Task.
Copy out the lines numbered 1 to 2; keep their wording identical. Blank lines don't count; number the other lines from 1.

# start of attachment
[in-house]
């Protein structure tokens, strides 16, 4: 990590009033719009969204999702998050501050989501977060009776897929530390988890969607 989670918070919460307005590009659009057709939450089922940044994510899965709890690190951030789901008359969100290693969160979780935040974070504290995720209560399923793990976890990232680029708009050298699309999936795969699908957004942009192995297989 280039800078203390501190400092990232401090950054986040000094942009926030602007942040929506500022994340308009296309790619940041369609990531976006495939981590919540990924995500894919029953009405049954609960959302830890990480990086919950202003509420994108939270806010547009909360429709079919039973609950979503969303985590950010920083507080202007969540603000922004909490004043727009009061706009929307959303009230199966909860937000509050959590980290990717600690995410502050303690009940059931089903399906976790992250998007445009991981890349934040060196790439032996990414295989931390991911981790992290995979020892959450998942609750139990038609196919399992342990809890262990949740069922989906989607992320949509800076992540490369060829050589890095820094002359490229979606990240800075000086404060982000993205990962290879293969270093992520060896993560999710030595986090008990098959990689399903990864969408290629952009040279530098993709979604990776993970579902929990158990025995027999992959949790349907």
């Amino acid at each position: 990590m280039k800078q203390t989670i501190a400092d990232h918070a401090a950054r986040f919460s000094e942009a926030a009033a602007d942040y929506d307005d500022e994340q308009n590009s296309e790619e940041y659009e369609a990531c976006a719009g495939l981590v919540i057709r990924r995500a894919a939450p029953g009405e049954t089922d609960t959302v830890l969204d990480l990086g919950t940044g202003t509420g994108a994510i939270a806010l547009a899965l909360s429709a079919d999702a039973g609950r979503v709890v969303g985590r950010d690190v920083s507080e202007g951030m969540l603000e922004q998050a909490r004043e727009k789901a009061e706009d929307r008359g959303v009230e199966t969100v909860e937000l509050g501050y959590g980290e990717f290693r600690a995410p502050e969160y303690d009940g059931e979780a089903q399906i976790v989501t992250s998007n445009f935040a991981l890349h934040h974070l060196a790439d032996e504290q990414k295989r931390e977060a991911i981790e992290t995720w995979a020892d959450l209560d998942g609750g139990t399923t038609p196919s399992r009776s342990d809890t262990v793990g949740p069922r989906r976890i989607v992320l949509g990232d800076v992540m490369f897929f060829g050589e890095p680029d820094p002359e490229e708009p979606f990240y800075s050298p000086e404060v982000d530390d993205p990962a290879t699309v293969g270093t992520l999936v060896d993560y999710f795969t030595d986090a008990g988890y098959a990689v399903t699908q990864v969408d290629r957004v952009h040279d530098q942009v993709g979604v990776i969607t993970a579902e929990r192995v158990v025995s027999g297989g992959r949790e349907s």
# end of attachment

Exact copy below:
[in-house]
């Protein structure tokens, strides 16, 4: 990590009033719009969204999702998050501050989501977060009776897929530390988890969607 989670918070919460307005590009659009057709939450089922940044994510899965709890690190951030789901008359969100290693969160979780935040974070504290995720209560399923793990976890990232680029708009050298699309999936795969699908957004942009192995297989 280039800078203390501190400092990232401090950054986040000094942009926030602007942040929506500022994340308009296309790619940041369609990531976006495939981590919540990924995500894919029953009405049954609960959302830890990480990086919950202003509420994108939270806010547009909360429709079919039973609950979503969303985590950010920083507080202007969540603000922004909490004043727009009061706009929307959303009230199966909860937000509050959590980290990717600690995410502050303690009940059931089903399906976790992250998007445009991981890349934040060196790439032996990414295989931390991911981790992290995979020892959450998942609750139990038609196919399992342990809890262990949740069922989906989607992320949509800076992540490369060829050589890095820094002359490229979606990240800075000086404060982000993205990962290879293969270093992520060896993560999710030595986090008990098959990689399903990864969408290629952009040279530098993709979604990776993970579902929990158990025995027999992959949790349907």